It is well known that Quakers form a sort of commonwealth by themselves, within the civil commonwealth by which they are governed.
They pay the public school-tax, and in addition build their own school-houses, and employ teachers of their own Society.
They support their own poor, while they pay the same pauper tax as other citizens.
They have burying grounds apart from others, because they have conscientious scruples concerning monuments and epitaphs.
Of course, the question which of the two contending parties was the true Society of Friends involved the question who owned the meeting-houses, the burying grounds, and the school funds.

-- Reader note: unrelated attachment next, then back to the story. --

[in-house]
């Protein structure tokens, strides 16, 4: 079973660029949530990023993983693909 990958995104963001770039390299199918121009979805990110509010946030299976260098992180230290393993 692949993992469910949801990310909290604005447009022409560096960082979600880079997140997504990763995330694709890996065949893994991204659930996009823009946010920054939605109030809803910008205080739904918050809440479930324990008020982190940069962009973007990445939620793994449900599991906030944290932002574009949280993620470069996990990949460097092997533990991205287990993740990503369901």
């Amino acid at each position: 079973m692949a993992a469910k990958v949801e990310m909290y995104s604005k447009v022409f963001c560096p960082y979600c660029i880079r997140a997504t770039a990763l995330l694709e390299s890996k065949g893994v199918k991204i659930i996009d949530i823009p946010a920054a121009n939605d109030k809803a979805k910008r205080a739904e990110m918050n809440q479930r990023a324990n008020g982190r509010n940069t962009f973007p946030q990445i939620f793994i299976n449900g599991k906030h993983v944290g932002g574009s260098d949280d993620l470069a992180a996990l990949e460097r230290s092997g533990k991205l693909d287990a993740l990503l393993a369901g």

The friends of Elias Hicks
offered to divide the property, according to the relative numbers of each party; but those called Orthodox refused to accept the proposition.
Lawsuits were brought in various parts of the country.
What a bitter state of animosity existed may be conjectured from the fact that the ‘Orthodox’ in Philadelphia
refused to allow ‘Hicksites’ to bury their dead in the ground belonging to the undivided Society of Friends.
On the occasion of funerals, they refused to deliver up the key; and after their opponents had remonstrated in vain, they forced the lock.
I believe in almost every instance, where the ‘Hicksites’ were a majority, and thus had a claim to the larger share of property, they offered to divide